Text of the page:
Conclusions. While we cannot offer a straightforward explanation, we discuss the implications of the flare properties and suggest ways toward understanding it.

Prompt Emission of GRB 121217A from Gamma-rays to the Near-infrared

Authors
Greiner Jochen, Yu Hoi-Fung, Krühler T. et al.

Year
2014

Journal
Astronomy and Astrophysics, 562, A100, 12 pp.

Gamma-ray light curves of the two prompt episodes of GRB 121217A (Peak 1 and 2) acquired with BAT (15−150 keV) and GBM (8−1000 keV). The GBM triggered on the second peak, which occurs at a time of T0 + 735 s, but has been shifted in this plot to co- incide with the BAT T0. Both light curves have been binned in time with a moving box of 5 s. There is extra emission seen before and after the second peak (3a, 3b, 3c, 3d, and 3e).

Abstract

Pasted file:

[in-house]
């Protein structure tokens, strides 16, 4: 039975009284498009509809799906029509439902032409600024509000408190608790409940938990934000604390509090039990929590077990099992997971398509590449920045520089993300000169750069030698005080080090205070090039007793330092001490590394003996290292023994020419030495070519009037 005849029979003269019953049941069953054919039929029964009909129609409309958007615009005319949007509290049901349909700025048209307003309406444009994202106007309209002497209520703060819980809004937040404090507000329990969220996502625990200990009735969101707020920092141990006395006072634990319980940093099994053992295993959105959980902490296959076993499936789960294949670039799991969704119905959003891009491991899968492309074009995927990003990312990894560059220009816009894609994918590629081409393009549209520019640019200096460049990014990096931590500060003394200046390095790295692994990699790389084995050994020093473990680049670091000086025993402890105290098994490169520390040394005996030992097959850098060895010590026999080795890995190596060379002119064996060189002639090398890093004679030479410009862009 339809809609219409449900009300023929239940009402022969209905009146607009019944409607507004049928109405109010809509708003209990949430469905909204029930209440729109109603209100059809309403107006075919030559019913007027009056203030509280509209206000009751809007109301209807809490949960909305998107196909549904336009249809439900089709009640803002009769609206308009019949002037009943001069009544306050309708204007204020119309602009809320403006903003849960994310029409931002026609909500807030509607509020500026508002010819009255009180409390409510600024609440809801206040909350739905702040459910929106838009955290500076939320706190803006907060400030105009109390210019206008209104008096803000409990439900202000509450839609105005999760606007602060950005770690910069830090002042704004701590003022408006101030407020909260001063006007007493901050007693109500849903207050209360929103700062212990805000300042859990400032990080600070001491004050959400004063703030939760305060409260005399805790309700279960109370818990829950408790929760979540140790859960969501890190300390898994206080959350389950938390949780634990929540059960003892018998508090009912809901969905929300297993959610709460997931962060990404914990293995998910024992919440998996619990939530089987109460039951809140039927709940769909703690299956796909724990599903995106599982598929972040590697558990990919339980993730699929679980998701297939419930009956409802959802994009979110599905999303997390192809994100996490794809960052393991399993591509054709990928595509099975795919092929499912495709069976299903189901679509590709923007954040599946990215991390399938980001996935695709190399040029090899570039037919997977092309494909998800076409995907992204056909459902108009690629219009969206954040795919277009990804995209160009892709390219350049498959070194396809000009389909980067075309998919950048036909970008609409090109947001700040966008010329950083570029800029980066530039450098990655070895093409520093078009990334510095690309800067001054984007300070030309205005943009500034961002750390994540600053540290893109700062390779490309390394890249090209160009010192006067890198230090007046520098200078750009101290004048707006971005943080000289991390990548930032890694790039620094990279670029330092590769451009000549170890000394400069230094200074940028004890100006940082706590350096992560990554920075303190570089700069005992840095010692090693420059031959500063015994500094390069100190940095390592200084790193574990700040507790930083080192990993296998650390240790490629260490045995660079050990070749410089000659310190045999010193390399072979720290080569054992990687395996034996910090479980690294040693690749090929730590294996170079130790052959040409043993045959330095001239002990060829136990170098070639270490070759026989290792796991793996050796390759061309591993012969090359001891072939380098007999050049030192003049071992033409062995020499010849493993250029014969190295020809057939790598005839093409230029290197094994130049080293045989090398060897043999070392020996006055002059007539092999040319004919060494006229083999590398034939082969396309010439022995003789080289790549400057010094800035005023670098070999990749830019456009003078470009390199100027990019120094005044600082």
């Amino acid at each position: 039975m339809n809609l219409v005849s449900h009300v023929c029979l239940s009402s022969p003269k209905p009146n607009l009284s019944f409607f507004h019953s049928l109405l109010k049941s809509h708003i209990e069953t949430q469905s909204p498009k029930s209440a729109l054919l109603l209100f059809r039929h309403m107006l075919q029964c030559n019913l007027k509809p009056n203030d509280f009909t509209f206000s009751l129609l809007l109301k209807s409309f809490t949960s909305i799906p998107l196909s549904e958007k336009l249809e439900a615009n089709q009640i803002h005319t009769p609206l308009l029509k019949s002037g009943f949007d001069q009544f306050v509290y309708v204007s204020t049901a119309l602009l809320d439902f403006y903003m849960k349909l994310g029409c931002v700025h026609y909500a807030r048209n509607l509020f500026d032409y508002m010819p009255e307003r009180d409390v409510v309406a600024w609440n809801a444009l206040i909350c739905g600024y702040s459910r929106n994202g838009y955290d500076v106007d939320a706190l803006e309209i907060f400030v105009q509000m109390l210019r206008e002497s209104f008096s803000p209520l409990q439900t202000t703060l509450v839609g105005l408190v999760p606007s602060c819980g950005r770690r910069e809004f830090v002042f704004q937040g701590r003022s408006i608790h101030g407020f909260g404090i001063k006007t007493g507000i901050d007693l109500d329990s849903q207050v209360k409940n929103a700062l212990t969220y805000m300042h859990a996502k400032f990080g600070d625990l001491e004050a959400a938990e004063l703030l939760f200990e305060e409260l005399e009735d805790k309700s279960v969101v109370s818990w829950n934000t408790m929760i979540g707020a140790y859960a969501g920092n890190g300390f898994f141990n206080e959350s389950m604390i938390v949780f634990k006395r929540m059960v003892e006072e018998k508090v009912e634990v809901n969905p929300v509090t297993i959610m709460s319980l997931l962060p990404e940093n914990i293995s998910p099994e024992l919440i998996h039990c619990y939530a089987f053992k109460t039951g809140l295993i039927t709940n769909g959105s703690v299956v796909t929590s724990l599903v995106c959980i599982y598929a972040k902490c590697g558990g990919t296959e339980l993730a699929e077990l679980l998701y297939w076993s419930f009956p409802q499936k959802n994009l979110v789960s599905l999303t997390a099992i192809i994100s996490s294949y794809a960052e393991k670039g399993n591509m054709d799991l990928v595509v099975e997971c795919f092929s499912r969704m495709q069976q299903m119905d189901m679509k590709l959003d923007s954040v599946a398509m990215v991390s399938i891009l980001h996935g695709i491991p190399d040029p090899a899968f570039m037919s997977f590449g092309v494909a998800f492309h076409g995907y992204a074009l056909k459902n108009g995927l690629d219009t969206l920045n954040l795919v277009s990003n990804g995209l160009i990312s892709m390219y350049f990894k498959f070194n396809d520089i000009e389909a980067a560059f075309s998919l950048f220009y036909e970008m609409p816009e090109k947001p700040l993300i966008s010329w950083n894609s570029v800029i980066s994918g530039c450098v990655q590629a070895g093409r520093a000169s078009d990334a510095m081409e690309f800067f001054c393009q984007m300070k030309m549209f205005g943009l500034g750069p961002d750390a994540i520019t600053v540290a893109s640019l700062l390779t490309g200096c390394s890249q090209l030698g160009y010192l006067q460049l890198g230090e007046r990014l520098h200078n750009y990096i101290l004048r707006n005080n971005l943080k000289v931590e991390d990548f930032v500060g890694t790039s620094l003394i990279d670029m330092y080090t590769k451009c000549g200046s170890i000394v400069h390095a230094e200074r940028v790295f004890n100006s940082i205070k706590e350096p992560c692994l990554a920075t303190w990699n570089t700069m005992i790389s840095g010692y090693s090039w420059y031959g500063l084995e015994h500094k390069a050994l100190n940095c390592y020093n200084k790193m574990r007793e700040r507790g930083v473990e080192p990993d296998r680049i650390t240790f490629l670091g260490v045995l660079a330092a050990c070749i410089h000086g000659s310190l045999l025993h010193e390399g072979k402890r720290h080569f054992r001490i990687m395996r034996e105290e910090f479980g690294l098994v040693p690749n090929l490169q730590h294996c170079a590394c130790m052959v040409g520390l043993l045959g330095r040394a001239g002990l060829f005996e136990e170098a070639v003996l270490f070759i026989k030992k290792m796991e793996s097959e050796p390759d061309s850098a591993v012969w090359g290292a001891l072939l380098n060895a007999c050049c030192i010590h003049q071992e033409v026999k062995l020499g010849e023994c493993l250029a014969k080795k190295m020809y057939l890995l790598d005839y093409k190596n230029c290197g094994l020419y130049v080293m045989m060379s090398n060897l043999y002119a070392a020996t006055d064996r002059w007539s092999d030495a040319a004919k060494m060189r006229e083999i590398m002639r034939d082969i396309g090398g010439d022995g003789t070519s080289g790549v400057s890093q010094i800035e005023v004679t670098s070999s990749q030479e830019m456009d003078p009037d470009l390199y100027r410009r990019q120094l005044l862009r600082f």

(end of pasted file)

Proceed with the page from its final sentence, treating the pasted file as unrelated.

The mechanism that causes the prompt-emission episode of gamma-ray bursts (GRBs) is still widely debated despite there being thousands of prompt detections. The favoured internal shock model relates this emission to synchrotron radiation. However, it does not always explain the spectral indices of the shape of the spectrum, which is often fit with empirical functions, such as the Band function. Multi-wavelength observations are therefore required to help investigate the possible underlying mechanisms that causes the prompt emission. We present GRB 121217A, for which we were able to observe its near-infrared (NIR) emission during a secondary prompt-emission episode with the Gamma-Ray burst Optical Near-infrared Detector (GROND) in combination with the Swift and Fermi satellites, which cover an energy range of 5 orders of magnitude (10-3  keV to 100  keV). We determine a photometric redshift of z = 3.1±0.1 with a line-of-sight with little or no extinction (AV ~ 0   mag) utilising the optical/NIR SED. From the afterglow, we determine a bulk Lorentz factor of Γ0 ~ 250 and an emission radius of R < 1018   cm. The prompt-emission broadband spectral energy distribution is well fit with a broken power law with β1 = −0.3±0.1 and β2 = 0.6±0.1 that has a break at E = 6.6±0.9  keV, which can be interpreted as the maximum injection frequency. Self-absorption by the electron population below energies of Ea < 6  keV suggest a magnetic field strength of B ~ 105   G. However, all the best fit models underpredict the flux observed in the NIR wavelengths, which also only rebrightens by a factor of ~2 during the second prompt emission episode, in stark contrast to the X-ray emission, which rebrightens by a factor of ~100. This suggests an afterglow component is dominating the emission. We present GRB 121217A, one of the few GRBs that has multi-wavelength observations of the prompt-emission period and shows that it can be understood with a synchrotron radiation model. However, due to the complexity of the GRB’s emission, other mechanisms that result in Band-like spectra cannot be ruled out.